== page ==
Portugal´s Golden Visa scheme will remain attractive despite more demanding criteria for investors, according to property experts.
Changes to the Portuguese golden visas, set for the beginning of 2022, increase the minimum investment to qualify for the scheme, which has been one of the most popular in Europe since its introduction in 2012.
For capital investments, EUR 1.5m will be required – from the previous EUR 1m; for investment funds, at least EUR 500,000 – up from EUR 350,000; and for property investments sums remain the same with EUR 500,000, and EUR 350,000 for urban renovation but only in qualifying areas.
Property investments in Porto, Lisbon and the costal areas soared thanks to the golden visa scheme, but now the Portuguese government wants to redistribute these funds and only allow applicants to purchase properties in less popular and populated areas.
Howard Bilton, chairman of The Sovereign Group, told International Adviser: “Portugal’s golden visa scheme has been extremely successful. In return for relatively low levels of investment in Portugal, permanent residency is granted which leads to citizenship after five years.”
He said the popularity of the programme is largely due to its very flexible residency criteria. “Importantly for many, there is no requirement to spend more than a few days per year in Portugal to maintain the residency under this scheme. Normally it is necessary to live full-time in a particular country for the required qualifying period before there is a chance to be granted citizenship.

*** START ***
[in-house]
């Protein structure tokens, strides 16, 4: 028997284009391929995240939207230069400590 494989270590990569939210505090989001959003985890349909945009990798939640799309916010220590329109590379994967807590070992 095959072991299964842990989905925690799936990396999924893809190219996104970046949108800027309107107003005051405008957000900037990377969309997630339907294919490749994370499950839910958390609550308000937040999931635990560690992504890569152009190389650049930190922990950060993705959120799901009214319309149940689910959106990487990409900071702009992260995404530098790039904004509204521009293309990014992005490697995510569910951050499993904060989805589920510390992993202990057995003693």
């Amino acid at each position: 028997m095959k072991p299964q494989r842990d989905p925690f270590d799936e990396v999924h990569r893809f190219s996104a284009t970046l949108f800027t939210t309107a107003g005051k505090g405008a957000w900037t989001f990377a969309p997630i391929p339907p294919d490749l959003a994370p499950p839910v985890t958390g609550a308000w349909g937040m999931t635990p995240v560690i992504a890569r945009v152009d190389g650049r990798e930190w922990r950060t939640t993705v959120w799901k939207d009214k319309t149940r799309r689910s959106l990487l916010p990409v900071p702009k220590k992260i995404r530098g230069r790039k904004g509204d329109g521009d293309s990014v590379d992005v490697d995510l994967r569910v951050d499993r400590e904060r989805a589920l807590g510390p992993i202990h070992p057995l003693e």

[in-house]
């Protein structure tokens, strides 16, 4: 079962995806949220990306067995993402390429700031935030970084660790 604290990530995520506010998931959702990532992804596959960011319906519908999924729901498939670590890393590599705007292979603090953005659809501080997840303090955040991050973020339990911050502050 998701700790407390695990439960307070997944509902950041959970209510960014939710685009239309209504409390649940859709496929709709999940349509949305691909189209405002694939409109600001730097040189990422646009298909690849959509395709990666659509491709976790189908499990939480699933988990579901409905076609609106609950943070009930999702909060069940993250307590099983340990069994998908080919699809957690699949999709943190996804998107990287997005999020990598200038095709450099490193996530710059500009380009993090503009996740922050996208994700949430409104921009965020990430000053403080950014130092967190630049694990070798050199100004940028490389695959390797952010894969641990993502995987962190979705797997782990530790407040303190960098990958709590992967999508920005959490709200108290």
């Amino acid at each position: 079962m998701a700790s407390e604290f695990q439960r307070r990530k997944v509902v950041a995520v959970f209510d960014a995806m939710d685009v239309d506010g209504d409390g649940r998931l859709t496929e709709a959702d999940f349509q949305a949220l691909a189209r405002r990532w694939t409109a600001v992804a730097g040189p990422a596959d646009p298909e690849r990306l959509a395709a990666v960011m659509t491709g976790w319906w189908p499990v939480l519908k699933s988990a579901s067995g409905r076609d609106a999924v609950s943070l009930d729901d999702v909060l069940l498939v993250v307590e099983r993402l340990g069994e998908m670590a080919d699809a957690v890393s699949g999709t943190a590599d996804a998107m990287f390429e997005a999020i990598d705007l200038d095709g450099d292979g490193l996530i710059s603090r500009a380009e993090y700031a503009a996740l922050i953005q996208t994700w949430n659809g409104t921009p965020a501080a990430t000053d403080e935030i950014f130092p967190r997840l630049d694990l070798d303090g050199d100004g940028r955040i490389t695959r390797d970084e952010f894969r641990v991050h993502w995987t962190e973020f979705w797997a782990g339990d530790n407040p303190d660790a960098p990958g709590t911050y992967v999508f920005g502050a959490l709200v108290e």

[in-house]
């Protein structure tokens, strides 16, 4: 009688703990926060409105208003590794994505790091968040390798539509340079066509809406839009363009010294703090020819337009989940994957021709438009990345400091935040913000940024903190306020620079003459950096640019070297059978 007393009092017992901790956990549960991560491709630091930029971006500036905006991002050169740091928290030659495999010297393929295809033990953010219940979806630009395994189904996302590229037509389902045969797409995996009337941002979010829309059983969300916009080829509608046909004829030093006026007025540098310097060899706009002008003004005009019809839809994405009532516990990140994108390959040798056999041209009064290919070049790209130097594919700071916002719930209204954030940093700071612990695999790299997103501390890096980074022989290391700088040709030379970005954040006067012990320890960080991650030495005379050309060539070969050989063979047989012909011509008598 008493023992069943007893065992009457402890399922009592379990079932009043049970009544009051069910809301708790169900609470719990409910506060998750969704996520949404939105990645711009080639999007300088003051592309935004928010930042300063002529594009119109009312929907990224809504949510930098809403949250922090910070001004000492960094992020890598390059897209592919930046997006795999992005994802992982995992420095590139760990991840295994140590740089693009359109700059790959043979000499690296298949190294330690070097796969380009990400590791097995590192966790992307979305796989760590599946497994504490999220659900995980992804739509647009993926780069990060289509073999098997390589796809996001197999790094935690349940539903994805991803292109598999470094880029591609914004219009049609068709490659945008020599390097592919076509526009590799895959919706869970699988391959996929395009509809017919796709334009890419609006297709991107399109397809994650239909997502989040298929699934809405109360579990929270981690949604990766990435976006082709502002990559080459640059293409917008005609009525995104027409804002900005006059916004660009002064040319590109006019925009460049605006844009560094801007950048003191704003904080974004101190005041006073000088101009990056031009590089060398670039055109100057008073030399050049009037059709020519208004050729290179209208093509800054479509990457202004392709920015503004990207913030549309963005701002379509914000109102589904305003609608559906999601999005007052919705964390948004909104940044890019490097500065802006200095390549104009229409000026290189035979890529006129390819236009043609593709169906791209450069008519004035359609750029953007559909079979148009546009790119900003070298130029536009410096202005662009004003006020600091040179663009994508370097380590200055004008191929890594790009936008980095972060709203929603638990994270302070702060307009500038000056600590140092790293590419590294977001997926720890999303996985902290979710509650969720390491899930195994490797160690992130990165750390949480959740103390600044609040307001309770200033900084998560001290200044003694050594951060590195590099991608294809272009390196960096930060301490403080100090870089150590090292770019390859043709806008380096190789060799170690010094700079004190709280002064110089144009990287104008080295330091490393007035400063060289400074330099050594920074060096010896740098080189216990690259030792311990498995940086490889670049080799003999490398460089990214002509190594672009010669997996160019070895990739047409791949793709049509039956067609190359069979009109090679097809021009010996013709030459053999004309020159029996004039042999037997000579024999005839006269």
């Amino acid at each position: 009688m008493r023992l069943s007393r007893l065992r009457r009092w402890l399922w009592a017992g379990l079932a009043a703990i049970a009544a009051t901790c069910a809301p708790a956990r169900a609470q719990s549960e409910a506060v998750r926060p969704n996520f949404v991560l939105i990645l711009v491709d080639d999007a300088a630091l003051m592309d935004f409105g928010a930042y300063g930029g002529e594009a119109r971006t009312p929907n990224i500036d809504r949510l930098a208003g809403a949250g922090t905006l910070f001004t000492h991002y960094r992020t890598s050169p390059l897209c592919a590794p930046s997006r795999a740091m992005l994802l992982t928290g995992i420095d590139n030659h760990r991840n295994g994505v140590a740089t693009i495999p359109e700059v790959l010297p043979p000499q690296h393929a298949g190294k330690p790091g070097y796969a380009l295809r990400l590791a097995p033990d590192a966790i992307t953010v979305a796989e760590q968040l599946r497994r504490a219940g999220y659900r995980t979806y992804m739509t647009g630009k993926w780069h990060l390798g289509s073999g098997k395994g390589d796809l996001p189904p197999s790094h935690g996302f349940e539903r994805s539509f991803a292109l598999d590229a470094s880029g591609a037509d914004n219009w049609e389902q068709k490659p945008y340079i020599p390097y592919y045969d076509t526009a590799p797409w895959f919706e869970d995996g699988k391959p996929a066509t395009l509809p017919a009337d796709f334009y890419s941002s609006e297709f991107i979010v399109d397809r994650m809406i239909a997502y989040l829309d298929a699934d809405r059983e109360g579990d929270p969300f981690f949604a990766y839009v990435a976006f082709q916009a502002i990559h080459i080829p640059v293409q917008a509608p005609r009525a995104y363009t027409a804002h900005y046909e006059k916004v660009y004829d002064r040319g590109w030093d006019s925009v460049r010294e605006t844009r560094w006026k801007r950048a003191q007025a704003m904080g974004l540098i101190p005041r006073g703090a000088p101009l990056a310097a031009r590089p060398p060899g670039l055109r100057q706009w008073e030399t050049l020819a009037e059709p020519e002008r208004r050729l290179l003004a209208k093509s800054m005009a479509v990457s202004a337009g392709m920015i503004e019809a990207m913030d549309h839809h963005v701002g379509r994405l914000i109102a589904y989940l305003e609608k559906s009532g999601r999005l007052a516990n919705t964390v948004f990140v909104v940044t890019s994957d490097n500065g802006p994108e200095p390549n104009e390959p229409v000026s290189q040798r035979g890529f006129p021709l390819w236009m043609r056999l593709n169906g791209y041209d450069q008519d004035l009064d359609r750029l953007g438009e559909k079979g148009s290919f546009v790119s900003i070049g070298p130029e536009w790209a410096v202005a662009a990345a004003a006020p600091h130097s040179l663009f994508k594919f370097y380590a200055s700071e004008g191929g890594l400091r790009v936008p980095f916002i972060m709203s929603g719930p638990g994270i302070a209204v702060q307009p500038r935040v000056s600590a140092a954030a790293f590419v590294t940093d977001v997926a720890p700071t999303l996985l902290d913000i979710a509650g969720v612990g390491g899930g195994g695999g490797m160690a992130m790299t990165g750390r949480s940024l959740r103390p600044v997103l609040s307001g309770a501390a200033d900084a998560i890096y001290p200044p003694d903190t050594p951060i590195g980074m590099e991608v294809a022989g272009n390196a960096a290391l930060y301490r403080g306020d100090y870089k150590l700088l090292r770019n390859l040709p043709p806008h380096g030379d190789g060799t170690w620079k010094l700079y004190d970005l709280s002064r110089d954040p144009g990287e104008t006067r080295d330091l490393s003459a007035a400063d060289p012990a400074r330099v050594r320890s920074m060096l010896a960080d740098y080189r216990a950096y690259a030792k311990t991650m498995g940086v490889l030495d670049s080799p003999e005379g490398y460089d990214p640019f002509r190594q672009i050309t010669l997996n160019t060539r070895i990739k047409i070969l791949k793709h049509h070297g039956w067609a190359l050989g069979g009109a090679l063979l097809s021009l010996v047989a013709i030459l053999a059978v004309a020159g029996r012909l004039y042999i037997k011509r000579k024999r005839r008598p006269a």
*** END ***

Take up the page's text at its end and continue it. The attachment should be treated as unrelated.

The changes are fast approaching, and Bilton believes there probably won’t be enough time to go down the property investment route to take advantage of the cheaper criteria. “But there is still time, just, to complete a fund investment, so for those who wish to limit their investment, now is the time to act and to act urgently,” he said.
Jason Porter, director at Blevins Franks, told International Adviser that the property investment route has been, by far, the preferred one, making up 93.8% of the EUR 5.3bn invested since 2012, Porter. “The re-classification of Lisbon, Porto and high-density coastal areas like the Algarve as non-qualifying, will mean interested parties will need to look more at low-density areas and property over 30 years old requiring significant refurbishment.
Manuela Robinson, associate director at Blacktower Financial Management in Algarve, said: “Once it was announced that there were going to be changes in the scheme from January 2022, the demand for golden visas increased, but now that we are almost at the end of 2021, it really has gone absolutely crazy as many people have left it to the last minute.
While Robinson believes that, overall, the scheme will remain popular, it could be the case that the other seven, less popular routes may pick up more traction from 2022. “Capital investment has never been nearly as popular [as property], and even though it will also be subject to changes, I believe it will continue to grow but perhaps at a slower pace.
“Having said that, the golden visa has been offering non-EU high net worth individuals easy access into the Schengen spaces and a route to EU citizenship and will carry on doing so, therefore I strongly believe that it will still be remain attractive.”